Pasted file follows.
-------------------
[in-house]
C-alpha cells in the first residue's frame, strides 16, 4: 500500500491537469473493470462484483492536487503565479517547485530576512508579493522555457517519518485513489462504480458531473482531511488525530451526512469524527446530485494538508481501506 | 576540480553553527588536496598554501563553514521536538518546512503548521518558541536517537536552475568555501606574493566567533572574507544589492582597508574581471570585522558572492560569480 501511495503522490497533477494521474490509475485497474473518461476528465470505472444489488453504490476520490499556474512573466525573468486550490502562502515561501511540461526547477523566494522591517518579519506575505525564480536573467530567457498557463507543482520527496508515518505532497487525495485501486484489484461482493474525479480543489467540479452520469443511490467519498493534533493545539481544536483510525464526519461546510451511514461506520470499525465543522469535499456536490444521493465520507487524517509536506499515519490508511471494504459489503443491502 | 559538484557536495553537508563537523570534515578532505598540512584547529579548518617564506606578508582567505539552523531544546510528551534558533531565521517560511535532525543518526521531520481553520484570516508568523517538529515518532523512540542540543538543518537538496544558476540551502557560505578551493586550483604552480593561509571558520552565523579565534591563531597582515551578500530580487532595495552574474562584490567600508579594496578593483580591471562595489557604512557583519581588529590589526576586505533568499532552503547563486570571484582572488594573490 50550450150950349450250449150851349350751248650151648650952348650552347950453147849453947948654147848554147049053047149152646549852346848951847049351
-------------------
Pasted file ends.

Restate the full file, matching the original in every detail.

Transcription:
[in-house]
C-alpha cells in the first residue's frame, strides 16, 4: 500500500491537469473493470462484483492536487503565479517547485530576512508579493522555457517519518485513489462504480458531473482531511488525530451526512469524527446530485494538508481501506 | 576540480553553527588536496598554501563553514521536538518546512503548521518558541536517537536552475568555501606574493566567533572574507544589492582597508574581471570585522558572492560569480 501511495503522490497533477494521474490509475485497474473518461476528465470505472444489488453504490476520490499556474512573466525573468486550490502562502515561501511540461526547477523566494522591517518579519506575505525564480536573467530567457498557463507543482520527496508515518505532497487525495485501486484489484461482493474525479480543489467540479452520469443511490467519498493534533493545539481544536483510525464526519461546510451511514461506520470499525465543522469535499456536490444521493465520507487524517509536506499515519490508511471494504459489503443491502 | 559538484557536495553537508563537523570534515578532505598540512584547529579548518617564506606578508582567505539552523531544546510528551534558533531565521517560511535532525543518526521531520481553520484570516508568523517538529515518532523512540542540543538543518537538496544558476540551502557560505578551493586550483604552480593561509571558520552565523579565534591563531597582515551578500530580487532595495552574474562584490567600508579594496578593483580591471562595489557604512557583519581588529590589526576586505533568499532552503547563486570571484582572488594573490 50550450150950349450250449150851349350751248650151648650952348650552347950453147849453947948654147848554147049053047149152646549852346848951847049351